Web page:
Three square meals? Got it. But many of us tend to skip breakfast. A study conducted by Ohio State University found that 15% of adults don't eat breakfast, per VeryWell Health, and other studies put the number closer to 25%. But it doesn't seem like most Victoria's Secret models fall under that statistic, with many of them citing big breakfasts as a staple of their routines. SheFinds notes that Kendall Jenner likes to fuel up in the mornings with eggs, avocado (a Victoria's Secret model favorite), and oatmeal. Hailey Bieber also likes eggs and oatmeal, but will sometimes have a smoothie instead, as she told Elle

Model and fitness influencer Alexis Ren, who appeared in the Victoria's Secret Love Cloud fall 2022 campaign, is pretty specific about her first meal of the day. "When I wake up, I immediately have my coffee with vanilla soy creamer," she told Women's Health. "I can't process the day without it." She works out in the morning, as many of the other models do, so she'll eat some fruit for energy. "I don't want to be in fasting mode in a workout because then you're depleting your muscles," she said. After her workout, she incorporates some kind of protein into her diet, typically a protein shake. We definitely have some morning routine envy.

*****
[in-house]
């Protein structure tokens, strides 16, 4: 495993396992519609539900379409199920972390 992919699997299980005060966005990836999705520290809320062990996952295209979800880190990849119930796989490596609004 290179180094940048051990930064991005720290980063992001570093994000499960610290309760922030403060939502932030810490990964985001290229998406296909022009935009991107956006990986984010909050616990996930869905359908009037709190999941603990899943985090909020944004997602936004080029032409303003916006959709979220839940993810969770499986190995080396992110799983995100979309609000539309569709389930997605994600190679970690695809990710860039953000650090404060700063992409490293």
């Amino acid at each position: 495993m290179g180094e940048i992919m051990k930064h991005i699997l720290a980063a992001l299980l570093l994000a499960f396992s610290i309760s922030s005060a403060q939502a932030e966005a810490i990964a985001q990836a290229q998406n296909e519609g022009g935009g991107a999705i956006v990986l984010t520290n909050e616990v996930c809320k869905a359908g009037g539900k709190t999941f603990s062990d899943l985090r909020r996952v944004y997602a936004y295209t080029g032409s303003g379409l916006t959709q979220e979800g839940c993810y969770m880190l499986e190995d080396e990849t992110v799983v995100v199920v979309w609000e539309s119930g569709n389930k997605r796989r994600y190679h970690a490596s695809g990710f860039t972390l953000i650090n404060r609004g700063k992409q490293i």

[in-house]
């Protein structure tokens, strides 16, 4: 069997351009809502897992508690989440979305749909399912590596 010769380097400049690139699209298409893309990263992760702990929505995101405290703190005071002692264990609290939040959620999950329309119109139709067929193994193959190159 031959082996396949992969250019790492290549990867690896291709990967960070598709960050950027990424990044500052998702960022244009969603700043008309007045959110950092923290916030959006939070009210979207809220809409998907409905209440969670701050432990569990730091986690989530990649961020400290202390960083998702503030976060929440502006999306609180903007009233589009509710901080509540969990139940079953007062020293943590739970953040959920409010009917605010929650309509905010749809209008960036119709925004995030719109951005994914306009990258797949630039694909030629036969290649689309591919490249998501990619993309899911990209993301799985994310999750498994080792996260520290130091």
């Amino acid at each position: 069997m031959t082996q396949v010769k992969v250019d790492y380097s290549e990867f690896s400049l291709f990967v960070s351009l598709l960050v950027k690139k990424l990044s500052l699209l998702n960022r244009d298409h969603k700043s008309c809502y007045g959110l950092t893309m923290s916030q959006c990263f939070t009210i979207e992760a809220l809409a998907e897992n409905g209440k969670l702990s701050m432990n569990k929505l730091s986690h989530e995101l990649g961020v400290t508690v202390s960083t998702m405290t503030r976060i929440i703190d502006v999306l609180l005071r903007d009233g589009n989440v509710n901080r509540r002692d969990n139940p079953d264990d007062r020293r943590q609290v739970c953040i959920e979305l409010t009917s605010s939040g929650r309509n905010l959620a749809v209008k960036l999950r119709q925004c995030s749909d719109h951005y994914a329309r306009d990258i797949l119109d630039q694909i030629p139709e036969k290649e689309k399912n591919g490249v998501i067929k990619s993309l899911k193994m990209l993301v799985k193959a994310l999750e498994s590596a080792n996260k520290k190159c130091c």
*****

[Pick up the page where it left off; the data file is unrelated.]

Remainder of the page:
Giving up dairy products can be beneficial

Cutting out snacks and sticking to three sensible meals per day sounds reasonable enough, and it would be fairly easy to stick to, right? Trainer Stephen Pasterino's advice didn't end there, however. "Personally, I cut out dairy," he told PopSugar. "There are plenty of other options such as almond or coconut milk that I prefer and [these options] don't bloat you." 

Bloating is a common problem reported by women, and many simply put up with the discomfort. But, as a Victoria's Secret model, imagine both feeling and looking bloated while posing in nothing but your lingerie. Pasterino is justified to advise models to cut out dairy, even if he's just opting to be on the safe side. 

According to a study published in the European Review for Medical and Pharmacological Sciences, around 75% of the global population loses the ability to properly digest dairy products at some point in their lives and could be considered lactose intolerant. This intolerance causes stomach pain, bloating, flatulence, and diarrhea. And you thought bloating was the worst thing that could happen on the runway.

No 'crazy diets'

Not all Victoria's Secret models cut out dairy. After all, not all people are lactose intolerant. Hailey Bieber told Elle she loves Magnum ice cream bars, for example. And it's not just the new crop of models: Former Angel Stella Maxwell spoke to Byrdie about her philosophy on healthy eating, saying, "I kind of eat in moderation. I don't think it's good to cut anything out 100% or go on some crazy diet." Instead, Maxwell advocated for portion control. For breakfast, she routinely enjoys having scrambled eggs with avocado or oatmeal, which she claims to love. Yogurt with granola is another one of Maxwell's go-to breakfasts. Moving on to lunch, she sticks with proteins — anything from salmon to chicken — alongside a salad.